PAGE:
It is getting to the time of year when life comes back to our gardens and we start to wonder what we should do next.
I don’t think you can go wrong by adding a tree or two, if you have the room – and there is still time to get deciduous trees in the soil so their roots can take hold before their leaves burst.
If you want to plant close to your greenhouse though you need to think about the trees’ ultimate height as although a little dappled shade may seem like a good idea (saving on white glass shading paint in summer), there is an annually increasing risk of flying branches, and re-glazing is expensive and avoidable! Lower growing, or carefully pruned, trees or large shrubs would be a better bet close by – for example consider framing your greenhouse doors with:
- Topiary box, yew, or hornbeam, shaped into classic cones or pyramids, or perhaps cloud pruned if you are more adventurous with the secateurs, providing both year-round interest and a traditional sense of arrival.
- Acer palmatum, a tree whose architectural branches in winter, combined with fine leaves and stunning autumn colour, gives a less formal, but no less impressive, feel.
- Step-over or cordon apple trees provide both blossom and fruit
- Prunus incisa, the small flowering cherry, which blossoms in early spring and boasts red or purple autumn leaf colour; consider cultivars such as ‘Kojo-no-mai” or “Mikinori”
- Or perhaps a slightly larger Amelanchier lamarckii, for spring blossom and interesting leaf colour in both spring and autumn, set slightly further away?
Trees for inside the greenhouse
Containerised fruit trees make good sense in most circumstances as they grow slowly, their constrained roots encourage fruiting (providing you also select a self-fertile cultivar or have more than one), and they can also be moved outside in the summer. This frees up space for tomatoes, seedlings and whatever else you want to grow…
As always in your garden though, only choose to plant something that you want to eat! What about one of the following?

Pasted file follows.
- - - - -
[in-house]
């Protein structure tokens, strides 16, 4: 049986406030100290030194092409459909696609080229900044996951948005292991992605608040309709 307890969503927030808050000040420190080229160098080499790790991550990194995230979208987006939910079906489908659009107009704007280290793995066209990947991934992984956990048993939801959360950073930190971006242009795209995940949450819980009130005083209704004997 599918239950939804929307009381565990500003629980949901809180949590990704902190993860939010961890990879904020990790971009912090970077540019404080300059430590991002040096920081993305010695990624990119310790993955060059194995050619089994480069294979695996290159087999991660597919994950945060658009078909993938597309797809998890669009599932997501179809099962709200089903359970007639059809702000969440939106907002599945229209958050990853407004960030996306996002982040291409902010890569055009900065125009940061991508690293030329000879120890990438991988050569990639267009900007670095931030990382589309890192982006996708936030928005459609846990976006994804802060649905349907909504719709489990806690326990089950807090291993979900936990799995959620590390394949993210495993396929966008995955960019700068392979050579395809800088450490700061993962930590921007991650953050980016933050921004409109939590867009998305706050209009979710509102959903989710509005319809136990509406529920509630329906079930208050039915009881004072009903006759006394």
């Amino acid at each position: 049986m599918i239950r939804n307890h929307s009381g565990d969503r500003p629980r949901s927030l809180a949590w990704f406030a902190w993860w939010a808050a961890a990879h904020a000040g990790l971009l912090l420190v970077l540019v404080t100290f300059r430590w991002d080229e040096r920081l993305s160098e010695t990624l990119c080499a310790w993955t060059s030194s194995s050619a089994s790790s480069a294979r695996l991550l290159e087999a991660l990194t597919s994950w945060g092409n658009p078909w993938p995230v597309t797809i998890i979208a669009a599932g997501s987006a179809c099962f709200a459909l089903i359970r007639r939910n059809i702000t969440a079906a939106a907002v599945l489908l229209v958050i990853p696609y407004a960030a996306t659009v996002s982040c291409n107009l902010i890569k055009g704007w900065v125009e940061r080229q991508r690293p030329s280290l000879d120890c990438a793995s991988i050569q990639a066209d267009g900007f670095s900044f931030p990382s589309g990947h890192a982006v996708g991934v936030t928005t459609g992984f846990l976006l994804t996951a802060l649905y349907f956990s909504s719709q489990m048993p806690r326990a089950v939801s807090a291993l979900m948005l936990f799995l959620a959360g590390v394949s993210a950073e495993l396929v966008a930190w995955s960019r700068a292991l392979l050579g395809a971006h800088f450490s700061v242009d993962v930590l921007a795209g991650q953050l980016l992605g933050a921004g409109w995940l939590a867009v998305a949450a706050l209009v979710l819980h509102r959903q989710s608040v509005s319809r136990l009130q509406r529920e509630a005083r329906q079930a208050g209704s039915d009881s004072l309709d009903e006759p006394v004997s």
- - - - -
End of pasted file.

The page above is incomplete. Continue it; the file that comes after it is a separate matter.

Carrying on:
- Lemons, oranges or tangerines – grown from seed it can take many years before fruiting occurs but if purchased it should fruit in its first year and you can start enjoying the fruits of your labours – perhaps using lemons in your gin-and-tonic?
- Peaches are another possibility although it may be necessary, in heavy fruiting years, to thin fruitlets out so there is one every 5cm. The varieties “Avalon Pride” or “Peregrine” could be just the ticket.
- Figs – in mild areas some varieties will survive outdoors, but perhaps Fig ‘Rouge de Bordeaux’, which both looks and tastes good, might grace your greenhouse whereas it is unlike to survive outside.
So, trees and greenhouses…what could you do this year?
Matt Haddon Gardens is the design practice established by landscape and garden designer Matt Haddon.
Matt is an experienced landscape and garden designer and he writes regularly on design for the Garden Design Journal as well as on wider horticultural matters, for example for the RHS’s The Garden magazine. Matt is actively involved in all aspects of each project the practice undertakes and is committed to delivering the best in design and horticulture.
To contact Matthew Haddon and his design practise click here.